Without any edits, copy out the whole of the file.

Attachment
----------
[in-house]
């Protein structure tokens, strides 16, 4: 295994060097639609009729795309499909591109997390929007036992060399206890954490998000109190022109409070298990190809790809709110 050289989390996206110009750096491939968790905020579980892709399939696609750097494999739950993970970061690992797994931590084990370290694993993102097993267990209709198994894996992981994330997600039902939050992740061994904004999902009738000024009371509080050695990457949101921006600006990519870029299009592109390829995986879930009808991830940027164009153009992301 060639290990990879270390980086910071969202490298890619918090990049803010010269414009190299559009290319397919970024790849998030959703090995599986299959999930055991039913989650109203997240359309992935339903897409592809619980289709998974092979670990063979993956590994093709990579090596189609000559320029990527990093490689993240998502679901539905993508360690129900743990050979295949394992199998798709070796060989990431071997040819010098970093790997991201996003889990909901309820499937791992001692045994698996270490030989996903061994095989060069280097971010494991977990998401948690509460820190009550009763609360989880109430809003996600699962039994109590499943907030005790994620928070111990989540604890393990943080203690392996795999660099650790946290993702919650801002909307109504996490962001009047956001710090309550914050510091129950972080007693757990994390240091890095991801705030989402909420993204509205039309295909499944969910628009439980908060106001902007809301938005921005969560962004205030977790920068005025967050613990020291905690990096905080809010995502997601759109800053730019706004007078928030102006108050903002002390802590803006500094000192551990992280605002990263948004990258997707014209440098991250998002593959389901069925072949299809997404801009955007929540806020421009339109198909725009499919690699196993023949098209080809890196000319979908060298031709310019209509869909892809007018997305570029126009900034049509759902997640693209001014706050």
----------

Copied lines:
[in-house]
């Protein structure tokens, strides 16, 4: 295994060097639609009729795309499909591109997390929007036992060399206890954490998000109190022109409070298990190809790809709110 050289989390996206110009750096491939968790905020579980892709399939696609750097494999739950993970970061690992797994931590084990370290694993993102097993267990209709198994894996992981994330997600039902939050992740061994904004999902009738000024009371509080050695990457949101921006600006990519870029299009592109390829995986879930009808991830940027164009153009992301 060639290990990879270390980086910071969202490298890619918090990049803010010269414009190299559009290319397919970024790849998030959703090995599986299959999930055991039913989650109203997240359309992935339903897409592809619980289709998974092979670990063979993956590994093709990579090596189609000559320029990527990093490689993240998502679901539905993508360690129900743990050979295949394992199998798709070796060989990431071997040819010098970093790997991201996003889990909901309820499937791992001692045994698996270490030989996903061994095989060069280097971010494991977990998401948690509460820190009550009763609360989880109430809003996600699962039994109590499943907030005790994620928070111990989540604890393990943080203690392996795999660099650790946290993702919650801002909307109504996490962001009047956001710090309550914050510091129950972080007693757990994390240091890095991801705030989402909420993204509205039309295909499944969910628009439980908060106001902007809301938005921005969560962004205030977790920068005025967050613990020291905690990096905080809010995502997601759109800053730019706004007078928030102006108050903002002390802590803006500094000192551990992280605002990263948004990258997707014209440098991250998002593959389901069925072949299809997404801009955007929540806020421009339109198909725009499919690699196993023949098209080809890196000319979908060298031709310019209509869909892809007018997305570029126009900034049509759902997640693209001014706050």